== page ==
Im Focus: Nanoparticles help with malaria diagnosis – new rapid test in development

The WHO reports an estimated 429,000 malaria deaths each year. The disease mostly affects tropical and subtropical regions and in particular the African continent. The Fraunhofer Institute for Silicate Research ISC teamed up with the Fraunhofer Institute for Molecular Biology and Applied Ecology IME and the Institute of Tropical Medicine at the University of Tübingen for a new test method to detect malaria parasites in blood. The idea of the research project “NanoFRET” is to develop a highly sensitive and reliable rapid diagnostic test so that patient treatment can begin as early as possible.

Malaria is caused by parasites transmitted by mosquito bite. The most dangerous form of malaria is malaria tropica. Left untreated, it is fatal in most cases....

Im Focus: A “cosmic snake” reveals the structure of remote galaxies

The formation of stars in distant galaxies is still largely unexplored. For the first time, astron-omers at the University of Geneva have now been able to closely observe a star system six billion light-years away. In doing so, they are confirming earlier simulations made by the University of Zurich. One special effect is made possible by the multiple reflections of images that run through the cosmos like a snake.

Today, astronomers have a pretty accurate idea of how stars were formed in the recent cosmic past. But do these laws also apply to older galaxies? For around a...

Im Focus: Visual intelligence is not the same as IQ

Just because someone is smart and well-motivated doesn't mean he or she can learn the visual skills needed to excel at tasks like matching fingerprints, interpreting medical X-rays, keeping track of aircraft on radar displays or forensic face matching.

That is the implication of a new study which shows for the first time that there is a broad range of differences in people's visual ability and that these...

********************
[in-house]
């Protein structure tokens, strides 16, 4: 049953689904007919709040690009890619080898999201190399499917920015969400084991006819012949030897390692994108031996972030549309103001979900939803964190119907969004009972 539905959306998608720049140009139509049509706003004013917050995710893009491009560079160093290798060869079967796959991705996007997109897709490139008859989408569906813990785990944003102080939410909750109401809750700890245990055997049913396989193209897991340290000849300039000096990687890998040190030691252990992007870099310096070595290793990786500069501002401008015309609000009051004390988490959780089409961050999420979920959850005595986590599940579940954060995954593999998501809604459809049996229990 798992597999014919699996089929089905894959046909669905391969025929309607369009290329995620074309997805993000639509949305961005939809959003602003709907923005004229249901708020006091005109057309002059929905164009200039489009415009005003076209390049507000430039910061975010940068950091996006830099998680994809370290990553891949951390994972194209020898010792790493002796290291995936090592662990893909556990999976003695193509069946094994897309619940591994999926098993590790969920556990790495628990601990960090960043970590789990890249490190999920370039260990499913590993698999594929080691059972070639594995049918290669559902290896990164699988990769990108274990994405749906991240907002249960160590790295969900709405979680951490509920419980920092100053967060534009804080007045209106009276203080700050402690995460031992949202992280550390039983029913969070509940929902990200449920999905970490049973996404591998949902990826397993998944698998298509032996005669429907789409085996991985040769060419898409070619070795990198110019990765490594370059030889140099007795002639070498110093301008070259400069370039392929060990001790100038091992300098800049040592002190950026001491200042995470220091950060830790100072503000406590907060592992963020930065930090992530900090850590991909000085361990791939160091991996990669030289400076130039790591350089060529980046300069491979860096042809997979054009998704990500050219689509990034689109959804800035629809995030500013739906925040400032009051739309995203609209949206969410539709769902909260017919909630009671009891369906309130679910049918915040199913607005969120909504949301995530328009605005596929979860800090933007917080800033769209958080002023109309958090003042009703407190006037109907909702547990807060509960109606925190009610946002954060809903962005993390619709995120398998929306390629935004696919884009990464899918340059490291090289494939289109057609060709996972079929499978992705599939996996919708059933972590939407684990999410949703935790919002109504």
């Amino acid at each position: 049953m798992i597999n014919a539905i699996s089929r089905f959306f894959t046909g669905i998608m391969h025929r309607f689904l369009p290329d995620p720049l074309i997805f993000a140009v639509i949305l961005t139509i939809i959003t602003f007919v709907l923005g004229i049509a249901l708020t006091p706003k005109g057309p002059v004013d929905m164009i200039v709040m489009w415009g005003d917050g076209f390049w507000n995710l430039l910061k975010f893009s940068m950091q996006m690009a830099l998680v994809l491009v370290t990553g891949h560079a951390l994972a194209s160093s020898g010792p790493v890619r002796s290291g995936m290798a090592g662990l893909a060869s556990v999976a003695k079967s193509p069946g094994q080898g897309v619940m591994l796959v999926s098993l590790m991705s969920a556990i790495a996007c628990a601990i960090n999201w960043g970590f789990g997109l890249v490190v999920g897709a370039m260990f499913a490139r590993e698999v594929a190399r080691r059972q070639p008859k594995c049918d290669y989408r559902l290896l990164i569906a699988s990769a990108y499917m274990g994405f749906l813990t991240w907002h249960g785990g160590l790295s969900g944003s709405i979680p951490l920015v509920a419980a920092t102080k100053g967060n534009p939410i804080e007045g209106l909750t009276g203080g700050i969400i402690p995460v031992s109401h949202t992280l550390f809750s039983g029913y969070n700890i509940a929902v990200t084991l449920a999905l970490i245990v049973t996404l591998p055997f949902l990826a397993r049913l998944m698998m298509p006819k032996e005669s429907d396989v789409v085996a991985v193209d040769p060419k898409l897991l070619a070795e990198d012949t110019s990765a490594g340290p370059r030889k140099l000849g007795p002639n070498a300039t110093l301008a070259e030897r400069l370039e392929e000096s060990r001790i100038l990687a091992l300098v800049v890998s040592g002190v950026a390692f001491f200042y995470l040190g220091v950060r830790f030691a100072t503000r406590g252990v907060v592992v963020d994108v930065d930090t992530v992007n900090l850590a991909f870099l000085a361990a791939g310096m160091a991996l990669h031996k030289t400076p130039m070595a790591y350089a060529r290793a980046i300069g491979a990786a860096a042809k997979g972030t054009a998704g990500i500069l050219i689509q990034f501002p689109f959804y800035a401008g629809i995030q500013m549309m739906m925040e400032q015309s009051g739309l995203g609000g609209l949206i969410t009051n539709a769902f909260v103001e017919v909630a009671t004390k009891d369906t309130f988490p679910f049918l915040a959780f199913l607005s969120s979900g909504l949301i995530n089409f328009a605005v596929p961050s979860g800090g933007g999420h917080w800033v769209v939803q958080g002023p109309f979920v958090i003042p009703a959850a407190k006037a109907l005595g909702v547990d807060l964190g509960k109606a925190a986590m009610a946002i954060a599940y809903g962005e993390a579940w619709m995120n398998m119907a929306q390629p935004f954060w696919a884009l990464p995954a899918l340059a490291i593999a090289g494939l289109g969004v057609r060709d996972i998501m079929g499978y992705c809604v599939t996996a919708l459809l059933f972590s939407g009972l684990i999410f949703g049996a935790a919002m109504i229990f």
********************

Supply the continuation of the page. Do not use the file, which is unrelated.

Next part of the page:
Im Focus: Novel Nano-CT device creates high-resolution 3D-X-rays of tiny velvet worm legs

Computer Tomography (CT) is a standard procedure in hospitals, but so far, the technology has not been suitable for imaging extremely small objects. In PNAS, a team from the Technical University of Munich (TUM) describes a Nano-CT device that creates three-dimensional x-ray images at resolutions up to 100 nanometers. The first test application: Together with colleagues from the University of Kassel and Helmholtz-Zentrum Geesthacht the researchers analyzed the locomotory system of a velvet worm.

During a CT analysis, the object under investigation is x-rayed and a detector measures the respective amount of radiation absorbed from various angles....

Im Focus: Researchers Develop Data Bus for Quantum Computer

The quantum world is fragile; error correction codes are needed to protect the information stored in a quantum object from the deteriorating effects of noise. Quantum physicists in Innsbruck have developed a protocol to pass quantum information between differently encoded building blocks of a future quantum computer, such as processors and memories. Scientists may use this protocol in the future to build a data bus for quantum computers. The researchers have published their work in the journal Nature Communications.

Future quantum computers will be able to solve problems where conventional computers fail today. We are still far away from any large-scale implementation,...

All Focus news of the innovation-report >>>

Anzeige

Anzeige

Event News

Ecology Across Borders: International conference brings together 1,500 ecologists

15.11.2017 | Event News

Road into laboratory: Users discuss biaxial fatigue-testing for car and truck wheel

15.11.2017 | Event News

#Berlin5GWeek: The right network for Industry 4.0

30.10.2017 | Event News

 
Latest News

Previous evidence of water on mars now identified as grainflows

21.11.2017 | Physics and Astronomy

NASA's James Webb Space Telescope completes final cryogenic testing

21.11.2017 | Physics and Astronomy

New catalyst controls activation of a carbon-hydrogen bond

21.11.2017 | Life Sciences

VideoLinks
B2B-VideoLinks
More VideoLinks >>>